The ongoing legal dispute between the Securities and Exchange Commission (SEC) and Ripple Labs has fueled a fresh debate over the security status of XRP, the cryptocurrency linked to Ripple. This debate has become more heated as a result of this latest development.
The SEC claims that Ripple Labs sold XRP as an unregistered security, violating securities laws. The SEC sued Ripple Labs in December 2020, claiming the business had generated $1.3 billion through the sale of XRP in an unregistered securities issuance. The charges have been refuted by Ripple, which also maintains that XRP is not a security.
The cryptocurrency industry has been closely following the case because the verdict may greatly impact how other cryptocurrencies are categorized. Reports says that both sides have been arguing their cases in court during the court sitting, throughout the duration of the case. A Ripple attorney, John E. Hogan, has just made an argument that is arguing in the case again.
The Howey Test And Role It Played In The Process
In the case, Hogan, who is defending many XRP holders, has argued that the SEC has failed to establish that Ripple and buyers of XRP entered into an implicit or explicit investment contract. Hogan’s argument is based on the straightforward claim that the SEC has not made a case for the existence of an implied or explicit investment contract.
Hogan’s claim is noteworthy because the foundation of the SEC’s case against Ripple is the idea that XRP is a security and, as such, is governed by securities laws. If Hogan’s argument succeeds, it may weaken the SEC’s case against Ripple and even establish a standard for categorizing other cryptocurrencies.
The Howey Test, a legal standard used to establish whether a transaction qualifies as an investment contract, forms the foundation of Hogan’s argument. In the SEC v. W.J. Howey Co. Case, the Supreme Court established the standard in 1946. The Howey Test states that a transaction qualifies as an investment contract if it satisfies the financial investment.
Here, the investment is expected to generate a profit, and if the investment is made in a shared business, any earnings are the result of outside work. According to Hogan, the SEC has not demonstrated that XRP satisfies the third and fourth requirements of the Howey Test. Hogan claims explicitly that there was no joint venture between Ripple and XRP buyers and that Ripple was not responsible for any XRP earnings.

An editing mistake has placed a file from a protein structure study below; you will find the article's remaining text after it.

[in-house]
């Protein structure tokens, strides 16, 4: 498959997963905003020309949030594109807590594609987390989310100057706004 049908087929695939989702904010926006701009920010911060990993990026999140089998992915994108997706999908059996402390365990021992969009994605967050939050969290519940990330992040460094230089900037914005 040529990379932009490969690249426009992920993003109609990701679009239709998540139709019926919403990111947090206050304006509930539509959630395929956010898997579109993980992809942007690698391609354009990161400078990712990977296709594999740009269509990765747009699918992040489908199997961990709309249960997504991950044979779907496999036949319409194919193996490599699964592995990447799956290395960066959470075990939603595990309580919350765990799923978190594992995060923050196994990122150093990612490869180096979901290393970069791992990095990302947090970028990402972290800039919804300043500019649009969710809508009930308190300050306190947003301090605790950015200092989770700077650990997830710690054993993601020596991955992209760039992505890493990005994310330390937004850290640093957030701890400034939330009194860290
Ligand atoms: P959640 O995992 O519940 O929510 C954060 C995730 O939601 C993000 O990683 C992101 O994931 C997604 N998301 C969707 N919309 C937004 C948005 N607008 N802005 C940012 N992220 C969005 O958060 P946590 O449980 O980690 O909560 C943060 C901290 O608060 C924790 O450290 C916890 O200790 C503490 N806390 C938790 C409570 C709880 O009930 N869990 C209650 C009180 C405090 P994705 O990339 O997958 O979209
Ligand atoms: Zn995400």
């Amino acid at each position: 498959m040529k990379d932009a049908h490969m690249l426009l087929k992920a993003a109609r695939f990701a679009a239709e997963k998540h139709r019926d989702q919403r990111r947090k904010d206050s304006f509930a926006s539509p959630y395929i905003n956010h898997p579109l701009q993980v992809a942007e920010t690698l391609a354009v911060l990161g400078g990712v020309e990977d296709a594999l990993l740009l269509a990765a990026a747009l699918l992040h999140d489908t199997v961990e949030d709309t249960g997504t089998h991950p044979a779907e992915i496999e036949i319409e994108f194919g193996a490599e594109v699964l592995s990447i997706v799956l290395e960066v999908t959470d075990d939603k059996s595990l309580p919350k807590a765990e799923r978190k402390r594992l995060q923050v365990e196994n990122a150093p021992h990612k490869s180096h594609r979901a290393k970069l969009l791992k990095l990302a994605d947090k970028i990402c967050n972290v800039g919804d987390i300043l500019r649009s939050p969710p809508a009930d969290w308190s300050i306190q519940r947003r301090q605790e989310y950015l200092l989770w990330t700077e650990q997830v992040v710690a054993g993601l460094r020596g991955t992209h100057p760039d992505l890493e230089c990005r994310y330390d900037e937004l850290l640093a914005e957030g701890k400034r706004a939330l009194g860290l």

How Howey Argued The XRP Security Status Before The Court
A source familiar with the case has said that the Howey Test didn’t focus its argument on the “contract” section of the “Investment contract” feature of the XRP. The contact section of the XRP was considered the most relevant part of the system.
This feature was said to have existed as a result of the decision by the lower court, which addressed the “contract” section of the test even before the attorney rendered his opinion. This situation has been accused of being legally complex to handle. According to Hogan, the Security and Exchange Commission (SEC) has long validated the contract between XRP and Ripple buyers as regards the “investment.”
Meanwhile, analysts have said that Hogan’s court argument is focused on SEC’s unwillingness to argue about the explicit/implicit investment. It was also stated that he (Hogan) had directed his argument on areas that exclude the “investment” feature from the “contract” feature. The SEC, on their part, had argued that the buyer’s agreement is what the users need as proof.
They also said that a purchase without an extra cannot be considered an “investment contract.” According to expert analysis, the whole system is still seen as an investment, just as it applies to buying precious metals like gold and its equivalent. They further explained that in this case, Ripple is no more obligated to participate in the transaction process except for just transferring the assets.